Just when you think you’ll have time to write, life intervenes it seems. In the next while I’ll concentrate on interesting tidbits. In the online HR MBA class I assist with this article justifying introverts in business got some good discussion and seemed to reassure people they had a chance to get ahead.
It correctly notes about 40% of leaders in business (and elsewhere) are actually introverts. That shouldn’t be such a surprise, but it usually is. Being quiet, thoughtful and liking ‘alone time’ has never stopped actors, singers, speakers and leaders in other supposedly ‘extraverted’ endeavors from excelling. It’s not as clearly understood as other ‘obvious’ leadership traits that we are normally trained to think of, but introversion can contribute a lot. We need balance, and who better to understand how to balance the demands for being out in public with thoughtfulness than people who can see both.
In a presentation I have coming up for a senior university class on leadership, I thought I should show some photos of myself as a kid so these younger students could related to the gray-haired, bespectacled guy in front of them – someone who was a super shy, introverted kid who ultimately was able to learn to succeed as an executive and speaker. To me the transformation has always seemed almost unbelievable. I dragged out some old shots and was surprised to find I didn’t look as scrawny and geeky as I thought and I could actually see the progress, in increments, from that kid to the full fledged executive I ultimately became.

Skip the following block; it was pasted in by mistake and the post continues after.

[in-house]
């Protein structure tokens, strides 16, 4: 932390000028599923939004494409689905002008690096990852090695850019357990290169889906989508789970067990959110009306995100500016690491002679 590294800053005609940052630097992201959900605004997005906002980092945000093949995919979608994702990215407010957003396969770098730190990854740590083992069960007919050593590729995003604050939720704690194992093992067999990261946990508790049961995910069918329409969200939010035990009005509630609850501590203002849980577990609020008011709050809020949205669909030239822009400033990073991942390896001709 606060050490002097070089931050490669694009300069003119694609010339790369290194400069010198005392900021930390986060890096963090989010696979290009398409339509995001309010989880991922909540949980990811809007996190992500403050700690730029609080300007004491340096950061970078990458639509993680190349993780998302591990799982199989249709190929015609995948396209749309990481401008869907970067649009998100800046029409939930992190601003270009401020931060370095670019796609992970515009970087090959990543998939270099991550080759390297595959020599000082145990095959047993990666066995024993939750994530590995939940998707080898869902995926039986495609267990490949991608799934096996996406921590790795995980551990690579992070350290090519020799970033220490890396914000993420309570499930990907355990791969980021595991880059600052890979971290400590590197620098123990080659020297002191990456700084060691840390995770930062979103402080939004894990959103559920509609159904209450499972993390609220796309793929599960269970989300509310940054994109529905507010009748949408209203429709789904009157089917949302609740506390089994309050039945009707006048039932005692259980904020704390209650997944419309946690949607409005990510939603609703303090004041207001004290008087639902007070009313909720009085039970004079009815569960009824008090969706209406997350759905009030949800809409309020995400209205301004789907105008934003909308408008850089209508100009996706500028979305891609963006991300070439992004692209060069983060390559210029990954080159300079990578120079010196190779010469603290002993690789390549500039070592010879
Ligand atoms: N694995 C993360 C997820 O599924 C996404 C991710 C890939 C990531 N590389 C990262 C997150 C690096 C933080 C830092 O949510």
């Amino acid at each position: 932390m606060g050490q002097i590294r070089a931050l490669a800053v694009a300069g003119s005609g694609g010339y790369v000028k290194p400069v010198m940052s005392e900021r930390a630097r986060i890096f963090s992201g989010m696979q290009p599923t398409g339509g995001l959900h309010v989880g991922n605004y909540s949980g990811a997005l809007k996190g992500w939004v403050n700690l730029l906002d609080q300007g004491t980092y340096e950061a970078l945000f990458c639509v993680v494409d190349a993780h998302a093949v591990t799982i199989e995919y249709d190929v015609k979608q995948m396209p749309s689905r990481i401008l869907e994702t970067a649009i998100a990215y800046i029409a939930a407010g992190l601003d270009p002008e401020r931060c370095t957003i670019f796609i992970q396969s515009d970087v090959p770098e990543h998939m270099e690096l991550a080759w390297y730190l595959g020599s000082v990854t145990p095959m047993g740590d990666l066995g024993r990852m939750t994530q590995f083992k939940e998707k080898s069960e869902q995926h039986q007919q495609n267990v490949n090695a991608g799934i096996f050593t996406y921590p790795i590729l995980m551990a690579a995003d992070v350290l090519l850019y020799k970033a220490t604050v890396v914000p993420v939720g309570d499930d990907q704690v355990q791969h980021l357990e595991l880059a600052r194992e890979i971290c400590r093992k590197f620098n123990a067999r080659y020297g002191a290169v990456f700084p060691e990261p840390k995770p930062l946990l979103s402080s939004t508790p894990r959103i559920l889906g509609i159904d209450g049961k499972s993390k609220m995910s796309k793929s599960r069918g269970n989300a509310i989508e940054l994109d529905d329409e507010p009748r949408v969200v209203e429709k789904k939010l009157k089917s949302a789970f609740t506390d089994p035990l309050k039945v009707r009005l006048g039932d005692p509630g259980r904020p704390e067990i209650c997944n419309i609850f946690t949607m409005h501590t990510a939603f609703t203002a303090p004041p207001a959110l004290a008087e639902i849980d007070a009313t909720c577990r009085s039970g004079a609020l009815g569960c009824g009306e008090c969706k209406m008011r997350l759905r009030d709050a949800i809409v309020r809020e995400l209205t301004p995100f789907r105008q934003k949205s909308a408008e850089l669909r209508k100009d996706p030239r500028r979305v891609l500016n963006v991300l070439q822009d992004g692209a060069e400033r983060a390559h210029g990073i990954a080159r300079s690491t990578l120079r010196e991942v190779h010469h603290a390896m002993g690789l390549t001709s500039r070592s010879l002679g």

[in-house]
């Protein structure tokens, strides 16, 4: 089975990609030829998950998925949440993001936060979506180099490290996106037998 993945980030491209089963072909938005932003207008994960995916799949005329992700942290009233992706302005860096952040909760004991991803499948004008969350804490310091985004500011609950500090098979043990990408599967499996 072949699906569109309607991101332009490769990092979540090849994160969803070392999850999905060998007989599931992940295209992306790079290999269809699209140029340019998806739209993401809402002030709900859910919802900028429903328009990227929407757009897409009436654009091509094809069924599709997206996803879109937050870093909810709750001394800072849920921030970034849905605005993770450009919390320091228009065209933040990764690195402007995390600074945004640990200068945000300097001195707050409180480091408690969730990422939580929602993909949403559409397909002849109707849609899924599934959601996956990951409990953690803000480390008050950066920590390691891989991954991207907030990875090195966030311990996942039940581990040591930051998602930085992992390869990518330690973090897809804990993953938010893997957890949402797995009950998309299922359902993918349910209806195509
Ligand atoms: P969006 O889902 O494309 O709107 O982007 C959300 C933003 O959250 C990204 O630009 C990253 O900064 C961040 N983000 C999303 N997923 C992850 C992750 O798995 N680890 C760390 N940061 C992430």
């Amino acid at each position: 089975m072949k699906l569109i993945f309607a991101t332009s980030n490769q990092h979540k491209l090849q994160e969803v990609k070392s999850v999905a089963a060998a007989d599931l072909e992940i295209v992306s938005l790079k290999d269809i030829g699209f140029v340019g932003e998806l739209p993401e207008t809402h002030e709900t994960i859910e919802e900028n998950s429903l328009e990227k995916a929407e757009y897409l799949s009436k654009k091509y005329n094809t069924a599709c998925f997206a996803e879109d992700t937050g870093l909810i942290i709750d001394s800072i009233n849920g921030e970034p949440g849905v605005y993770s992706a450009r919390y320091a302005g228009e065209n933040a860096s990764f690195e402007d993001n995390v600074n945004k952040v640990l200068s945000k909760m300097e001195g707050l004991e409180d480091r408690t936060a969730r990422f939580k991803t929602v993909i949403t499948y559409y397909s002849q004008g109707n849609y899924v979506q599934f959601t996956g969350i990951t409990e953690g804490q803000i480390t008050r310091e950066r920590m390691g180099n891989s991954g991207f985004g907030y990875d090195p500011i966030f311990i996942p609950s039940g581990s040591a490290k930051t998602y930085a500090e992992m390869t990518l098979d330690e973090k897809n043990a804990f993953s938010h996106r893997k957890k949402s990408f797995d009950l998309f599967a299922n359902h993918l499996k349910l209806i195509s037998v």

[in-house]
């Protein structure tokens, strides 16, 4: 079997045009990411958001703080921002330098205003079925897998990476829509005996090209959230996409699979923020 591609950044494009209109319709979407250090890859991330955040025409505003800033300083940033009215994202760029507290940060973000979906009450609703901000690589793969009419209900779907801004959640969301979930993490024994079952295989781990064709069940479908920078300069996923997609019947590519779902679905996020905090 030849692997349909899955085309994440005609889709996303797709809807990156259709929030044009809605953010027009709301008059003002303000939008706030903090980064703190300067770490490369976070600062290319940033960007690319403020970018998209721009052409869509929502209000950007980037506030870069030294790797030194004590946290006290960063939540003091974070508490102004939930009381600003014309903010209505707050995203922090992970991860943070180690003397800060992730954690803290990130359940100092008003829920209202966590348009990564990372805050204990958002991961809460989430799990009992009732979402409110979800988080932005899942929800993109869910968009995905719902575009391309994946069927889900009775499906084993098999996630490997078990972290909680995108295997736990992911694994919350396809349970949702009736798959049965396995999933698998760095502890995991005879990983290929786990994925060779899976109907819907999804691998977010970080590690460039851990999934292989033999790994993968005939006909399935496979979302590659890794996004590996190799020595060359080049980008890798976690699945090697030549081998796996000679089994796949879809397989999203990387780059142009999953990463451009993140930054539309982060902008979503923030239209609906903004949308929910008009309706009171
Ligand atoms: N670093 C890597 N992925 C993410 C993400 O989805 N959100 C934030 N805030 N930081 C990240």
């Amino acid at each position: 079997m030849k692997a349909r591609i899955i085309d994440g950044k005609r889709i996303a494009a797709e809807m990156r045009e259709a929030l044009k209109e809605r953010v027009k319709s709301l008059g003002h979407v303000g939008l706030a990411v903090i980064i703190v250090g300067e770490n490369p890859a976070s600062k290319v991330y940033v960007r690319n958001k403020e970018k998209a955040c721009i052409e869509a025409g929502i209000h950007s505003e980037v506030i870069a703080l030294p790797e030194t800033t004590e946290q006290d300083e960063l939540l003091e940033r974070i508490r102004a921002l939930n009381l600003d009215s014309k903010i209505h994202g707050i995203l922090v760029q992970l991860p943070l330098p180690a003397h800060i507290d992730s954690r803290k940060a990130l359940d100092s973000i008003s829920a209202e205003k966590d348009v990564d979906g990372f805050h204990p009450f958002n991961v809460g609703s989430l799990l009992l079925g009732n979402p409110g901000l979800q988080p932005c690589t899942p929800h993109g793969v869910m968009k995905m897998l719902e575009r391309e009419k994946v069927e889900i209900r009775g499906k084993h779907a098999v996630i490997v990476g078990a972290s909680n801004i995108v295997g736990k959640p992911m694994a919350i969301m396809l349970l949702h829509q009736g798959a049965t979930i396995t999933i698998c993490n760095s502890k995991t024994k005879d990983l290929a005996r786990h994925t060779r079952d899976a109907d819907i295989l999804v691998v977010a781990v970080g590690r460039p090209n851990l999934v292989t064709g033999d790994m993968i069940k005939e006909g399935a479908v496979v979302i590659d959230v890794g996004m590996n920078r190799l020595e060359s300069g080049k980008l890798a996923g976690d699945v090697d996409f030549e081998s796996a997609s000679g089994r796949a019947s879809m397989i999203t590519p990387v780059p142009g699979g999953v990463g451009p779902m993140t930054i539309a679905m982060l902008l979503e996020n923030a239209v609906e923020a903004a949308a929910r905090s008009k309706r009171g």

So I thought I’d go find a photo of someone somewhat ‘geeky’ looking like what I had in my mind when I thought of myself in those teenage years. What turned up was a photo I will show the class with the comment, “As a kid I was convinced no one who looked the following guy, like how I thought I was, could ever be a leader, let alone someone who could make real contributions.” Nobody ever told me leaders could be like this unless they more or less walked on water. I think the message here is, when you see yourself as weak and introverted, it almost doesn’t matter what you look like – you’ve put limits on yourself that no one else is seeing. Thankfully I had experiences that slowly, but surely helped me develop a different style of behavior, yet I continued to see myself as the shy kid I was once. Here’s that photo: I wish.!